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Old 2015-03-20, 03:51   #6
Prime95
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petrw1 is close to right. Your computer's reliability is strictly governed by returning error free results. I don't think reliability can exceed 0.98.

A four core machine running four workers will get preferred assignments once it has completed 8 LLs. Petrw1 indicated the preferred assignments algorithm is calculated for each core, instead it is calculated for each computer.
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Old 2015-03-20, 05:48   #7
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Quote:
Originally Posted by guido72 View Post
In the cpu properties page the Reliability dropped from 1 to 0.98 and Confidence is now = to 4. What does it mean?
Reliability and confidence sound like synonyms but in statistical terms they are different.

The reliability is a measure of the "quality" of the results submitted by that CPU, i.e. their tendency to be error-free. If you have errors (or presumably if you return a bad residue) then your reliability goes down because we're not sure if your results are good or not. You can think of it as percentage: "We're 0.98 = 98% confident that your results are good". A reliability of 1.00 is not achievable (except when your confidence is 0; more on that later) because we can never be 100% sure of anything in this field.

The confidence is measure of, well, the confidence in your reliability rating. It is capped at 10, but for all intents and purposes it could go higher. It increases by 1 every time you submit a result, regardless of if it has an error or not. A higher number means we're more confident in the reliability rating we give you.

So for example, if you are at R=0.98, C=4, it means that you have a 98% reliability rating based on the submission of your last 4 results. At C=10, your reliability of 0.98 is "stronger" because you have more good results to back it up.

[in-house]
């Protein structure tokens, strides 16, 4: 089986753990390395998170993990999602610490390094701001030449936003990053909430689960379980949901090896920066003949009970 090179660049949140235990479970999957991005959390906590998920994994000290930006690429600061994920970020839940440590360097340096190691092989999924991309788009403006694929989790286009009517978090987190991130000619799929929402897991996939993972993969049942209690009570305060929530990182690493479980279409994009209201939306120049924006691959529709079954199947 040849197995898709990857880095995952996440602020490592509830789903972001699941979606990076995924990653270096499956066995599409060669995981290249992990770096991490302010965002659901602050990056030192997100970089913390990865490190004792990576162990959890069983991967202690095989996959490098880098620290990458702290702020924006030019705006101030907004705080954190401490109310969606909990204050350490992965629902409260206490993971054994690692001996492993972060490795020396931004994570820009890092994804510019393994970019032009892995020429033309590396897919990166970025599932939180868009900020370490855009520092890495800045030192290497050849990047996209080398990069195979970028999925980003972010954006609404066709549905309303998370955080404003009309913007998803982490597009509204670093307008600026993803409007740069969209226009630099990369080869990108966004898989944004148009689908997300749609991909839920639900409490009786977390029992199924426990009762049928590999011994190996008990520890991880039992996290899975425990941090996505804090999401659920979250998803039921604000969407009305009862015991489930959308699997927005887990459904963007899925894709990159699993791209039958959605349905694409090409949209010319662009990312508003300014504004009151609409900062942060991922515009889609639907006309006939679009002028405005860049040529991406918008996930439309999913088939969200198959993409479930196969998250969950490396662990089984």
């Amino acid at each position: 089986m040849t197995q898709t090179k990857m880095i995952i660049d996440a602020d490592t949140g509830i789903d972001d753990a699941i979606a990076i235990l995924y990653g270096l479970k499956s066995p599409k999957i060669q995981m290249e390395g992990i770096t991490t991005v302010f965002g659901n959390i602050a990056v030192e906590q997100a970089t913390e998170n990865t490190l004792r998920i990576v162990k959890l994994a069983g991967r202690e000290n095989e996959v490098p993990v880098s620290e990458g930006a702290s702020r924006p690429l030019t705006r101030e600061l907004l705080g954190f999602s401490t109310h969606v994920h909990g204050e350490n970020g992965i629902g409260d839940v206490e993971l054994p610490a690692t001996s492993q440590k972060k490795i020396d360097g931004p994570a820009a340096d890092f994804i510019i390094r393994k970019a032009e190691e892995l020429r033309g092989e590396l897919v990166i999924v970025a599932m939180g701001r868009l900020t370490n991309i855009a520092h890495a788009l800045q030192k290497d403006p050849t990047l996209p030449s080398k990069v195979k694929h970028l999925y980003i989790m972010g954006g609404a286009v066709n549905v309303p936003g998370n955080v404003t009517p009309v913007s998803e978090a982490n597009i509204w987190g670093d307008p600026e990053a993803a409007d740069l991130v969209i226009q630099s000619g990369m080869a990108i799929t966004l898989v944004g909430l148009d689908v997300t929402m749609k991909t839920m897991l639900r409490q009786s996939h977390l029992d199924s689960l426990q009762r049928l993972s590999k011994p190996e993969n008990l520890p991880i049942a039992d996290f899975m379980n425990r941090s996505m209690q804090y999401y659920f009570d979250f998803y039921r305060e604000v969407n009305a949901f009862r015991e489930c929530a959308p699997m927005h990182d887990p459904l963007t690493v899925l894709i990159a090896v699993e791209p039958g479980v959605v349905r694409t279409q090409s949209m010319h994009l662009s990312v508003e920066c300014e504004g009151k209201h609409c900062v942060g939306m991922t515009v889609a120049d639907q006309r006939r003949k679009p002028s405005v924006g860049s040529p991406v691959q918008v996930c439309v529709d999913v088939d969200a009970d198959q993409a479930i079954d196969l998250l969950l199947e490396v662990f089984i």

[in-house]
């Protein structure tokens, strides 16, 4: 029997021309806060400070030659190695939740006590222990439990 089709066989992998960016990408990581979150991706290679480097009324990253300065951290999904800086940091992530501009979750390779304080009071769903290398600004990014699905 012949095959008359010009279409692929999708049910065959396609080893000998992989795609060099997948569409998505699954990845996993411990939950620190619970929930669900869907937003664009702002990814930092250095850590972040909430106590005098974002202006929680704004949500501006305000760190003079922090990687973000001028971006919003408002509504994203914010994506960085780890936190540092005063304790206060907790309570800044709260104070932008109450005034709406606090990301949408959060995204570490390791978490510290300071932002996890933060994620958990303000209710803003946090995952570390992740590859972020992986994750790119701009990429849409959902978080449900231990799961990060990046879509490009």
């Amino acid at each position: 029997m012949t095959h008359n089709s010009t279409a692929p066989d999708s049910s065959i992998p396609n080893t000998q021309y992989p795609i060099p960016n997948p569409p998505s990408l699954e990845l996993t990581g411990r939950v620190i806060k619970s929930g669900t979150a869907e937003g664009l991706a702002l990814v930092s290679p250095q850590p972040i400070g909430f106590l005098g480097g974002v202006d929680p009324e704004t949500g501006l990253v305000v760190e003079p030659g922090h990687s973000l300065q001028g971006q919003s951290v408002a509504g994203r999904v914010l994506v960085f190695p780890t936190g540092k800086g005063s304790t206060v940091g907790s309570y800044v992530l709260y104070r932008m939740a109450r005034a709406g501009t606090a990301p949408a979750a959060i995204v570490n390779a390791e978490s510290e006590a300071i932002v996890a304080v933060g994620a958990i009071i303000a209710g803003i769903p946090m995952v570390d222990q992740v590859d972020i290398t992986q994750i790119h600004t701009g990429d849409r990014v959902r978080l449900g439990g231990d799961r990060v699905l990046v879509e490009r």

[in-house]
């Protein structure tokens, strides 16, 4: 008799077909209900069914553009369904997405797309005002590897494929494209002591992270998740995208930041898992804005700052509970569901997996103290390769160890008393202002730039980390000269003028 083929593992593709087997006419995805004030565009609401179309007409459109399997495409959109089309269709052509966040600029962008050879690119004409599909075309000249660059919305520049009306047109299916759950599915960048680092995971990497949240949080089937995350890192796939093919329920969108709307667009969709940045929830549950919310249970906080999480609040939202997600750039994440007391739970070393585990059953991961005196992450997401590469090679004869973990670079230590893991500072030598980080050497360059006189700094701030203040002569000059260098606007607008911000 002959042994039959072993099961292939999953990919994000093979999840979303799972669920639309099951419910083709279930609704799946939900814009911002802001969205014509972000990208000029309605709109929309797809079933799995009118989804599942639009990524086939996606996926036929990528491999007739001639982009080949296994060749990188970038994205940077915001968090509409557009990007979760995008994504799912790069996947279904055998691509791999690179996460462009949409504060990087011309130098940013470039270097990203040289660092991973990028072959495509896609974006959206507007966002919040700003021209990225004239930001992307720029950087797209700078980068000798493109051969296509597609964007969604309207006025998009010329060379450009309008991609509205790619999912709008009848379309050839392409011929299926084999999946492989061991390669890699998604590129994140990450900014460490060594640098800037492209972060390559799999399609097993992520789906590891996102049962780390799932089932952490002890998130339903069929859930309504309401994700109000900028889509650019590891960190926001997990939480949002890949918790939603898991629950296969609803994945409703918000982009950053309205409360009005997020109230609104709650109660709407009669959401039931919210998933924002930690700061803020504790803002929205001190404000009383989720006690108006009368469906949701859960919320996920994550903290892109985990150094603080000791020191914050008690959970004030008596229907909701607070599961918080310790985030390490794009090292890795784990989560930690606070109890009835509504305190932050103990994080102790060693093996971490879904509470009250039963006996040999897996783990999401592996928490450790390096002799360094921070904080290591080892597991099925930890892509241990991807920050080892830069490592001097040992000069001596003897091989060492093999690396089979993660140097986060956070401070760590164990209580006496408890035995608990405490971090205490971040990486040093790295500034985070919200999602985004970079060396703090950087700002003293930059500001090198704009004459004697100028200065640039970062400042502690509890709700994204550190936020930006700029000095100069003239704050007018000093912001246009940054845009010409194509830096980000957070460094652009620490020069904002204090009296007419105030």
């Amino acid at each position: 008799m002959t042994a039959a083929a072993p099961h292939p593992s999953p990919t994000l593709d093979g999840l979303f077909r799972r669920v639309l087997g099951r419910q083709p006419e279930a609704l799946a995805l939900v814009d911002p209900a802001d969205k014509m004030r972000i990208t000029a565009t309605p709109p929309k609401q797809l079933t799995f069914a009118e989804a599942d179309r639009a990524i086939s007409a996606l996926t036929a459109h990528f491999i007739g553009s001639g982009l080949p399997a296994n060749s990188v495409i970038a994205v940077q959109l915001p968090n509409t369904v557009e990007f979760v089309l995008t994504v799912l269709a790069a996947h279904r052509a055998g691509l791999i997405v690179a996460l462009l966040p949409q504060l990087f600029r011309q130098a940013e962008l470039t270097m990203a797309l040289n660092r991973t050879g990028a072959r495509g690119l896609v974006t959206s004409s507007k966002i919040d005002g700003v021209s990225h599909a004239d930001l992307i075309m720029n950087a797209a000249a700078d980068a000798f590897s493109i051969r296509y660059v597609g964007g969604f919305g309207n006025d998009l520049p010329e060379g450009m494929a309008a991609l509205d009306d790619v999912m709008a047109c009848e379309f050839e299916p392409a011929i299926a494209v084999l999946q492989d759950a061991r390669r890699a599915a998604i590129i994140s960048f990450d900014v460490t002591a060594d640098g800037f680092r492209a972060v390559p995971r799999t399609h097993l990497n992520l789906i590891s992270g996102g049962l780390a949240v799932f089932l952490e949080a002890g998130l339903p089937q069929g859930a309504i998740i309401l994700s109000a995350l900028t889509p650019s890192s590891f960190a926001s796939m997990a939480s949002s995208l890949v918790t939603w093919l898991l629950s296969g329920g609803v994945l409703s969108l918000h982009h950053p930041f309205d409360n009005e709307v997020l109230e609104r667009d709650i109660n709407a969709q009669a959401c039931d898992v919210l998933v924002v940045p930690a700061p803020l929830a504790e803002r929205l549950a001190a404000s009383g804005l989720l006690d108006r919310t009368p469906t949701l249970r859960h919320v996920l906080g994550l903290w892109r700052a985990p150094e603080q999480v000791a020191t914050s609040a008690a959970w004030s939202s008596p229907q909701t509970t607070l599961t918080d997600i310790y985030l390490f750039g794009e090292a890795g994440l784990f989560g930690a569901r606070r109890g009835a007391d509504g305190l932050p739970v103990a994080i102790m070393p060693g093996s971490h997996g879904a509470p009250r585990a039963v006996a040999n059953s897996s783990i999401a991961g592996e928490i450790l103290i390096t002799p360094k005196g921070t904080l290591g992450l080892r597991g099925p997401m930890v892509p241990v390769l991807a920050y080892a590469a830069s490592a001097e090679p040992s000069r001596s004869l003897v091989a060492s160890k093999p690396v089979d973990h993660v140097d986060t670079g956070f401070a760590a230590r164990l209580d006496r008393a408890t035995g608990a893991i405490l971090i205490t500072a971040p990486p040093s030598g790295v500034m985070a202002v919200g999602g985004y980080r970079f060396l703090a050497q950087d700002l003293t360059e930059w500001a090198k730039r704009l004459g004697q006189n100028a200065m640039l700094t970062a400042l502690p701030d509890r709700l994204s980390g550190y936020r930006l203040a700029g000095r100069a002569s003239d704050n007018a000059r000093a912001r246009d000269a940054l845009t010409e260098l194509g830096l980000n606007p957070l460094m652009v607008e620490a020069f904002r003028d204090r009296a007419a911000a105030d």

Last fiddled with by TheMawn on 2015-03-20 at 05:49
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Old 2015-03-20, 07:50   #8
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Thanks you all for clarifying. Except the error(s) code recorded by Prime95 (I love this name. It gives that sort of good feeling you get from something being always immutable but getting always better and better, like downs or sunsets...) what was I'm saying? Ah, yes: is there some other source of info about the quality of a run? So that one may decide to stop it before its end and restart it (assuming that the human behind get aware of this)?
George, have you ever thought about a features like this for your client? Hey Bud: your hardware is giving errors and errors! You'd better stop crunchin', do something and then try again! Do not waste your time!
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Old 2015-03-20, 17:46   #9
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The software does have some degree of error detection built-in but beyond that there isn't much that can be done.